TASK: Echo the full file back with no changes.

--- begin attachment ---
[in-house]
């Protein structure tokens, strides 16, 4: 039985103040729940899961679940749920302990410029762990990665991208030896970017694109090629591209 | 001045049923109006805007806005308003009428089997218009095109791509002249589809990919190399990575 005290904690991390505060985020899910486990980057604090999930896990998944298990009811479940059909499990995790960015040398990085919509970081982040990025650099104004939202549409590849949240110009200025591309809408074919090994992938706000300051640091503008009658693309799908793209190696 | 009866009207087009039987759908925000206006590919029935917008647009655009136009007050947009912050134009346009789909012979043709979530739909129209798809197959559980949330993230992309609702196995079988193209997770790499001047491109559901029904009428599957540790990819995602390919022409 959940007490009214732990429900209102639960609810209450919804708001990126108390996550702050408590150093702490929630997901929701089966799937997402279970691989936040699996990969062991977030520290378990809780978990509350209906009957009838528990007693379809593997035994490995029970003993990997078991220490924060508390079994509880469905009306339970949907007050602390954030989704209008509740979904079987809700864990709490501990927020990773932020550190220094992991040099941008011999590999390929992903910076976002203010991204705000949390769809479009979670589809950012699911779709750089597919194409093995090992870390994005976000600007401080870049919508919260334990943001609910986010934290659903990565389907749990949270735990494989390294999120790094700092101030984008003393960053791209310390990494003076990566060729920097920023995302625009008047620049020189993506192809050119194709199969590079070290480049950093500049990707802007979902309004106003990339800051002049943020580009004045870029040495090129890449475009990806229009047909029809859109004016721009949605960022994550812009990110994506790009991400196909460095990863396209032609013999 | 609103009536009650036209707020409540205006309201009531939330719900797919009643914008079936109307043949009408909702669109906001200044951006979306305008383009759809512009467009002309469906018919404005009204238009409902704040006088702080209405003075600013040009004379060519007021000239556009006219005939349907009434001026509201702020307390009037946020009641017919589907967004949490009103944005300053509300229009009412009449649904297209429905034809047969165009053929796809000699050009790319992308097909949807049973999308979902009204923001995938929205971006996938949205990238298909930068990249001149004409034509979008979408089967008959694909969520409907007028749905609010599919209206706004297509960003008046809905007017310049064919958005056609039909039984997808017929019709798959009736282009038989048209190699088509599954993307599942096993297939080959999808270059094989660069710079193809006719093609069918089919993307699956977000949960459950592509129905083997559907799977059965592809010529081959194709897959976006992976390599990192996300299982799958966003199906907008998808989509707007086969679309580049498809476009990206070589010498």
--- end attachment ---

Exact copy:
[in-house]
């Protein structure tokens, strides 16, 4: 039985103040729940899961679940749920302990410029762990990665991208030896970017694109090629591209 | 001045049923109006805007806005308003009428089997218009095109791509002249589809990919190399990575 005290904690991390505060985020899910486990980057604090999930896990998944298990009811479940059909499990995790960015040398990085919509970081982040990025650099104004939202549409590849949240110009200025591309809408074919090994992938706000300051640091503008009658693309799908793209190696 | 009866009207087009039987759908925000206006590919029935917008647009655009136009007050947009912050134009346009789909012979043709979530739909129209798809197959559980949330993230992309609702196995079988193209997770790499001047491109559901029904009428599957540790990819995602390919022409 959940007490009214732990429900209102639960609810209450919804708001990126108390996550702050408590150093702490929630997901929701089966799937997402279970691989936040699996990969062991977030520290378990809780978990509350209906009957009838528990007693379809593997035994490995029970003993990997078991220490924060508390079994509880469905009306339970949907007050602390954030989704209008509740979904079987809700864990709490501990927020990773932020550190220094992991040099941008011999590999390929992903910076976002203010991204705000949390769809479009979670589809950012699911779709750089597919194409093995090992870390994005976000600007401080870049919508919260334990943001609910986010934290659903990565389907749990949270735990494989390294999120790094700092101030984008003393960053791209310390990494003076990566060729920097920023995302625009008047620049020189993506192809050119194709199969590079070290480049950093500049990707802007979902309004106003990339800051002049943020580009004045870029040495090129890449475009990806229009047909029809859109004016721009949605960022994550812009990110994506790009991400196909460095990863396209032609013999 | 609103009536009650036209707020409540205006309201009531939330719900797919009643914008079936109307043949009408909702669109906001200044951006979306305008383009759809512009467009002309469906018919404005009204238009409902704040006088702080209405003075600013040009004379060519007021000239556009006219005939349907009434001026509201702020307390009037946020009641017919589907967004949490009103944005300053509300229009009412009449649904297209429905034809047969165009053929796809000699050009790319992308097909949807049973999308979902009204923001995938929205971006996938949205990238298909930068990249001149004409034509979008979408089967008959694909969520409907007028749905609010599919209206706004297509960003008046809905007017310049064919958005056609039909039984997808017929019709798959009736282009038989048209190699088509599954993307599942096993297939080959999808270059094989660069710079193809006719093609069918089919993307699956977000949960459950592509129905083997559907799977059965592809010529081959194709897959976006992976390599990192996300299982799958966003199906907008998808989509707007086969679309580049498809476009990206070589010498």